3. Capacity to pay (your income minus your debts)

Lenders use these “3 Cs” to determine whether to offer you a loan and what interest rate to charge you. Let’s say you have perfect credit, but a high percentage of your income is already committed to paying off other debts. Or you have great credit and low levels of debt, but the car you want to buy falls into one of the lender’s excluded lists (for example, many lenders say no to Suzukis and Hummers, no matter who is buying them). That’s why most lenders cannot offer you a firm offer of credit until they know exactly which car you want to buy and they’ve done a hard pull of your credit. 

What is Pre-Qualification for a Car Loan?

How is getting pre-approved for a car loan different than getting pre-qualified? Pre-qualification is when you submit your own information to a company and they run a soft inquiry of your credit to learn more about your credit history. Because you provided the info and requested that the company find you a loan offer, you’re considered pre-qualified for a loan. Again, just like with getting pre-approved, your loan offer is not guaranteed. That only happens after the lender does a hard inquiry.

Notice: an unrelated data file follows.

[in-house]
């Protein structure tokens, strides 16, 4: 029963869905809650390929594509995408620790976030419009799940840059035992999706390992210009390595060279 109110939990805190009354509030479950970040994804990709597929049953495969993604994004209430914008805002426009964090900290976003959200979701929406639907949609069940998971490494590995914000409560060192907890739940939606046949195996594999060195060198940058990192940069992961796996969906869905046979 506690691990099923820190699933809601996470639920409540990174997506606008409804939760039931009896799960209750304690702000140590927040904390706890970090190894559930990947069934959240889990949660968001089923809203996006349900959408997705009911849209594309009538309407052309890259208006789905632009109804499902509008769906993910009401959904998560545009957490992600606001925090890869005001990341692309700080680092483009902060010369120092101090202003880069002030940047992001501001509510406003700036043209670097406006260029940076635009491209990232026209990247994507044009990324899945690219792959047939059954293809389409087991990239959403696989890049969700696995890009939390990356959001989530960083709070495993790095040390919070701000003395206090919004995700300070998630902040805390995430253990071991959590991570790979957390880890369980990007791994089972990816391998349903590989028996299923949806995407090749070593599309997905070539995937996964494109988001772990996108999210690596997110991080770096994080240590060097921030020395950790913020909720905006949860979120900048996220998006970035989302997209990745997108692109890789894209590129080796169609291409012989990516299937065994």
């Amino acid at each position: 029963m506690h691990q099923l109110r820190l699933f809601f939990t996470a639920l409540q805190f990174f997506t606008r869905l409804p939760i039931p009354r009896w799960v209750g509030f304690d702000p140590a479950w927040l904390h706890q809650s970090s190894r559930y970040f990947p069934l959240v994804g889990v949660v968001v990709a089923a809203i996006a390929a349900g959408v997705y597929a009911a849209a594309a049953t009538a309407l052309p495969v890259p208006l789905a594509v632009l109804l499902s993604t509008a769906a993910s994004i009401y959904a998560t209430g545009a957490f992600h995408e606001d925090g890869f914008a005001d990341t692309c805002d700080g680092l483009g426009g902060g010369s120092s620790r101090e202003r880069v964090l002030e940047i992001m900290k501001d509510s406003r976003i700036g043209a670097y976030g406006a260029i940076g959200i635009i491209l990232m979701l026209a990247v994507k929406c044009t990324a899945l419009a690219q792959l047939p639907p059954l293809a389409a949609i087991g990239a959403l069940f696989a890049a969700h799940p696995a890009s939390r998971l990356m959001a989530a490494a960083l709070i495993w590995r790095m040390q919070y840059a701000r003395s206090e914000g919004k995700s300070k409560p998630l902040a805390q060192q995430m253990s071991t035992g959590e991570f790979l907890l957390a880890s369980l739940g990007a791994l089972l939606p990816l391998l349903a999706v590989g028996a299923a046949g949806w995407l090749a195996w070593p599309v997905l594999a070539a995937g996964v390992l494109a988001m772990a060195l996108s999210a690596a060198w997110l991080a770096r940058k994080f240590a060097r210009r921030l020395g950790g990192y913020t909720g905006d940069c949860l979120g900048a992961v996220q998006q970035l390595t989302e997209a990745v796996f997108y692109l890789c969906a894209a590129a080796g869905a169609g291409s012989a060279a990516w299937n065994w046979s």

Why Would I Want to Be Pre-Approved or Pre-Qualified for an Auto Loan?

Getting pre-qualified (or having a lender pre-approve you) for an auto loan can help you to figure out how much car you can afford to buy without affecting your credit. The rates you’re offered are generally a good guide to help you begin your shopping process and identify the right lenders to work with when you are ready to buy your next car.

Why does having a soft inquiry instead of a hard inquiry matter? Hard inquiries are reported to the credit bureaus and can lower your credit score by a few points. Lenders look at applying for too much credit at one time as a warning signal – is this person about to borrow so much money that they won’t be able to repay it? Or even worse, is this person trying to defraud lenders by borrowing money they never intend to repay?